This initiative of the CIPC is a response to State Capture and to corruption scandals in the private sector. Corruption is becoming endemic in our society and can only be turned back and stopped by a comprehensive program.

The compliance program

  1. The starting point is commitment from top management to instil into the culture of the company that corruption is unacceptable across the organisation. Senior management should ensure that the Compliance Program is communicated on an ongoing basis to all stakeholders.

  2. A risk-based approach should be used to identify all potential corruption risks and on a continual basis manage these risks throughout the company.  A database of all information gathered should be continually fed back to staff and stakeholders, and shared with other organisations fighting corruption.

    All activities in the company should be undertaken with the risk management process underpinning these processes. 

  3. An ongoing due diligence program should verify who the company is dealing with.   

  4. Policies and procedures should be implemented and these should be clear-cut and easy to understand.

  5. Compliance training is to be undertaken and all staff and key stakeholders included in the training. 

  6. Whistle blowing is to be actively encouraged and separate channels should be set up for whistle blowers to communicate any wrongdoing they become aware of. Whistleblowers need to be protected against reprisals and victimisation.

  7. A high level of auditing and investigative capacity needs to be implemented. Corruption, as we know, needs to be continuously attacked until it is completely uprooted.     
We are all losers when it comes to corruption, so even if your business isn’t required to form a Social and Ethics Committee, consider what steps you can take to fight it.

Finally, don’t just follow the law and think that is enough. Those implicated in State Capture or private sector malfeasance protest they have broken no laws. Equally important is to practise good governance by implementing transparent and ethical norms.

Be Aware Of the Changes to VAT on Electronic Services

The Minister of Finance warned in his 2017 Budget speech that VAT on electronic services would be widened. Treasury has now published regulations that come into effect on 1 April 2019.

The major changes

The definition of “Electronic Services” has been considerably broadened to include virtually all services. There are few exclusions namely:
  • Intra group transactions if the local company is a wholly- owned subsidiary of a foreign entity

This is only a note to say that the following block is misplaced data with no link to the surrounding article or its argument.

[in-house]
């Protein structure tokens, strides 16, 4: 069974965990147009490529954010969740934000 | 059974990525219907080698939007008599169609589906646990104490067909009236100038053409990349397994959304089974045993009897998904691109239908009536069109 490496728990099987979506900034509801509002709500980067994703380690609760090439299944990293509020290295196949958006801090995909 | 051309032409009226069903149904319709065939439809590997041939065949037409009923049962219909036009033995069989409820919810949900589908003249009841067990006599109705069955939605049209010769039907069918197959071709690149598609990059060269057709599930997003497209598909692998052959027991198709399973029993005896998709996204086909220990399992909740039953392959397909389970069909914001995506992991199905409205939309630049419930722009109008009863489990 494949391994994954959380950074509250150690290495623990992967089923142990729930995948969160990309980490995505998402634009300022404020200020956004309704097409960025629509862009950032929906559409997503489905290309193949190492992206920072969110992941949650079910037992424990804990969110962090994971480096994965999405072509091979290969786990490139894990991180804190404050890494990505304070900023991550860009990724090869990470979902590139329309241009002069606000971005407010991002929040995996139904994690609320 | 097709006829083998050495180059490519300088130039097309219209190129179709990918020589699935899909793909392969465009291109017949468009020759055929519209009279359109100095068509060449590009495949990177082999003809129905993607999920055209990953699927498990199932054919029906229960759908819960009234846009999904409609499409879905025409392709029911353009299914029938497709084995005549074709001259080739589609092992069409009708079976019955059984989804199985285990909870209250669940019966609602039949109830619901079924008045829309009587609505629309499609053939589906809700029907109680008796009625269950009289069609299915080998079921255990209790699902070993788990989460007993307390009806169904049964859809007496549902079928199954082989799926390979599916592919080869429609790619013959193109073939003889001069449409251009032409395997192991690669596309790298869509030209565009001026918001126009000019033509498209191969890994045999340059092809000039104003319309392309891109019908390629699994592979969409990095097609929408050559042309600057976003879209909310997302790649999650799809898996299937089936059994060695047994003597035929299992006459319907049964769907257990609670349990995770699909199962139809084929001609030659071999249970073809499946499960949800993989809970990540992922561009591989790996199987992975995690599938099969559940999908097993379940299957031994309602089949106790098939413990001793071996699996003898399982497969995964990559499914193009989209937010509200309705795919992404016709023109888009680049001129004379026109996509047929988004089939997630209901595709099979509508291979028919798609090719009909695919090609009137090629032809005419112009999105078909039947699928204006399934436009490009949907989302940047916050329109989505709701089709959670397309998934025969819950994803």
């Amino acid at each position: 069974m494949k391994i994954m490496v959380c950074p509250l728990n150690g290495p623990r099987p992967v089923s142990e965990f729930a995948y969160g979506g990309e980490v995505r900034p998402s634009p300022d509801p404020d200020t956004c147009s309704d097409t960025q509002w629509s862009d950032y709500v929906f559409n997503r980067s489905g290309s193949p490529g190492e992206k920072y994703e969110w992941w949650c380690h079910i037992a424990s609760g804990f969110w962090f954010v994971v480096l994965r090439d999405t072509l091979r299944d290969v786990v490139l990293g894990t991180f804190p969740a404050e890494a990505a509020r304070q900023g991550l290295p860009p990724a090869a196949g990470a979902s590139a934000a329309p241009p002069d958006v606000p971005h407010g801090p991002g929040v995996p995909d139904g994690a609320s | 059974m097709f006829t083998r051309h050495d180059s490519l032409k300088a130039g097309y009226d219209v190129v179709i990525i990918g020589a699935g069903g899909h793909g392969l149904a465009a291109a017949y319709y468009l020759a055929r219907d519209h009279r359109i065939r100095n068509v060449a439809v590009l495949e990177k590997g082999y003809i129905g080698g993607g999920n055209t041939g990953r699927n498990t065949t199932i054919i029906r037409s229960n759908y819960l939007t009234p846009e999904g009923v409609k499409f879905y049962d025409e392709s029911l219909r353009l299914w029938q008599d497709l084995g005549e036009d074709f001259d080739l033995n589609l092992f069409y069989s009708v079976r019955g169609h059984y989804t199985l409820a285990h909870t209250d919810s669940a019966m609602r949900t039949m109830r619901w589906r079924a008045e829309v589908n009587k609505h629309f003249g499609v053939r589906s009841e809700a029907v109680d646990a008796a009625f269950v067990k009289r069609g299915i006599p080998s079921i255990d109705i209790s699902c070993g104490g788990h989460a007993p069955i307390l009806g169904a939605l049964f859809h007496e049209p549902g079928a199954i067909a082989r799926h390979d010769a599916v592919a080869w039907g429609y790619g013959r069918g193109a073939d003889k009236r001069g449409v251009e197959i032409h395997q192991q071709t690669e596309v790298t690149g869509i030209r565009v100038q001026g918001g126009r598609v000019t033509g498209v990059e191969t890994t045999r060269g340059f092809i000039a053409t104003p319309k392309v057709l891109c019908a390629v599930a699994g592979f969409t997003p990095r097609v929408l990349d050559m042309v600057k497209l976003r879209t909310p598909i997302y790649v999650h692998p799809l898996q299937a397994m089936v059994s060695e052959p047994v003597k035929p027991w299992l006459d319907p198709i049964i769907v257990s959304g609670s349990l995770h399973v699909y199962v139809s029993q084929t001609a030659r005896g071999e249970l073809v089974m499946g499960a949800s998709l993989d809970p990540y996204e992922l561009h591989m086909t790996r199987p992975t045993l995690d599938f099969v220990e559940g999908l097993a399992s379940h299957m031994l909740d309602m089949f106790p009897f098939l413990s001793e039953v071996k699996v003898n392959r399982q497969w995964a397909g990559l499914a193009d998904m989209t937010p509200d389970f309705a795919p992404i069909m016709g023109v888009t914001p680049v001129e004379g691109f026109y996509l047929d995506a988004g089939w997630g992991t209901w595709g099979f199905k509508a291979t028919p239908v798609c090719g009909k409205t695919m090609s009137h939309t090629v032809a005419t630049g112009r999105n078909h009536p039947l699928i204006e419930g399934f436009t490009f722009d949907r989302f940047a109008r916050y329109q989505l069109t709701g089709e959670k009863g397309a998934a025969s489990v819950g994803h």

• Telecommunication services

  • Educational services provided by an entity regulated in a foreign country.
This means that B2B (Business to Business) transactions are included in the definition. This differs from other countries who exclude B2B and only tax B2C (Business to Consumers) transactions.

Electronic Services include cloud computing, advertising services, software subscriptions (such as anti-virus software), access to databases, the use of software provided by a foreign holding company (unless the above exclusion applies), broadcasting, and price reservation services. 

Another point to consider is that intermediaries providing a platform for offshore entities are included in the Electronic Services definition. Thus a platform which invoices and collects payment on behalf of a foreign entity is included. This is sensible as it will be administratively simpler not to unnecessarily involve foreign businesses. 

The threshold for businesses to register for VAT is R1 million in annual turnover from Electronic Services.

Take time to consider how this will affect your business. Better to get it right now than to have to negotiate penalties later with SARS.  

It is worth speaking to your Accountant now if you could be impacted by this.

Your Tax Deadlines for January

Provisional taxpayers who use eFiling need to submit their 2017/8 Income Tax Return on or before 31 January 2019.

You will have noticed that being registered for eFiling gives you a much later filing deadline than applies to manual submissions. If you aren’t already registered and would like to be in time for the 2019 tax season, SARS suggests you “Go to SARS eFiling > click Register > follow the 7 easy steps… With Help-You-eFile, help is just a click or a call away. Click the Help-You-eFile icon, accept the term and conditions and select Call Me.  A SARS agent will call you and will help you every step of the way while you’re eFiling…” 

Ask for your accountant’s help in need.


“Have a Healthy,
Happy and Successful